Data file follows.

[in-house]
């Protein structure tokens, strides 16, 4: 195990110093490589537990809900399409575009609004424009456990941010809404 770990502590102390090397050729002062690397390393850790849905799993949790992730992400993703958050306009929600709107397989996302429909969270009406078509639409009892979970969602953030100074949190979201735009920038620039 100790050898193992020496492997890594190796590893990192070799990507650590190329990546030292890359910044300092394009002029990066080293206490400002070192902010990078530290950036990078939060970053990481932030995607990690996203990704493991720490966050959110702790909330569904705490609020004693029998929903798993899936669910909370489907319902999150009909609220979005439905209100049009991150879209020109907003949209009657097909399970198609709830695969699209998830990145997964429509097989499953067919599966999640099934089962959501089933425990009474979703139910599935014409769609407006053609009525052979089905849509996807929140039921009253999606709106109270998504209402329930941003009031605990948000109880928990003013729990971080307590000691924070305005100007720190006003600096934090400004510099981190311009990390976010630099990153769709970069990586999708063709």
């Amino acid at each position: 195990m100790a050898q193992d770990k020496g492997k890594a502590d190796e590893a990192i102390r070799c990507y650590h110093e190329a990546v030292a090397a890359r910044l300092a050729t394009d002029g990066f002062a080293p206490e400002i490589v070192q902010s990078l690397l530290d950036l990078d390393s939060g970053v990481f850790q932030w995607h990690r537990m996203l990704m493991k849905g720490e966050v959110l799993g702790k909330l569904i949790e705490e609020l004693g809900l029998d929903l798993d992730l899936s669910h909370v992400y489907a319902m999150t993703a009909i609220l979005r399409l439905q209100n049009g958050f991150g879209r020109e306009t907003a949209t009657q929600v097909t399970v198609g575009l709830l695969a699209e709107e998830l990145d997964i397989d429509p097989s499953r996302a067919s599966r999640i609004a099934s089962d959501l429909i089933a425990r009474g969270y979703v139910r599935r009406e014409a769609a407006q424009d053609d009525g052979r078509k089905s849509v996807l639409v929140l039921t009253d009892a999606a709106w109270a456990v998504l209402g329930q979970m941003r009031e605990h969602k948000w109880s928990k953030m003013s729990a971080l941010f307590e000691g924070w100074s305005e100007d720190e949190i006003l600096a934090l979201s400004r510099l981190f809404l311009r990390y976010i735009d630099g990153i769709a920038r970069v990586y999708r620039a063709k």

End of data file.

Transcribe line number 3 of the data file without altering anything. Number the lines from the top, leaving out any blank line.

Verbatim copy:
């Amino acid at each position: 195990m100790a050898q193992d770990k020496g492997k890594a502590d190796e590893a990192i102390r070799c990507y650590h110093e190329a990546v030292a090397a890359r910044l300092a050729t394009d002029g990066f002062a080293p206490e400002i490589v070192q902010s990078l690397l530290d950036l990078d390393s939060g970053v990481f850790q932030w995607h990690r537990m996203l990704m493991k849905g720490e966050v959110l799993g702790k909330l569904i949790e705490e609020l004693g809900l029998d929903l798993d992730l899936s669910h909370v992400y489907a319902m999150t993703a009909i609220l979005r399409l439905q209100n049009g958050f991150g879209r020109e306009t907003a949209t009657q929600v097909t399970v198609g575009l709830l695969a699209e709107e998830l990145d997964i397989d429509p097989s499953r996302a067919s599966r999640i609004a099934s089962d959501l429909i089933a425990r009474g969270y979703v139910r599935r009406e014409a769609a407006q424009d053609d009525g052979r078509k089905s849509v996807l639409v929140l039921t009253d009892a999606a709106w109270a456990v998504l209402g329930q979970m941003r009031e605990h969602k948000w109880s928990k953030m003013s729990a971080l941010f307590e000691g924070w100074s305005e100007d720190e949190i006003l600096a934090l979201s400004r510099l981190f809404l311009r990390y976010i735009d630099g990153i769709a920038r970069v990586y999708r620039a063709k």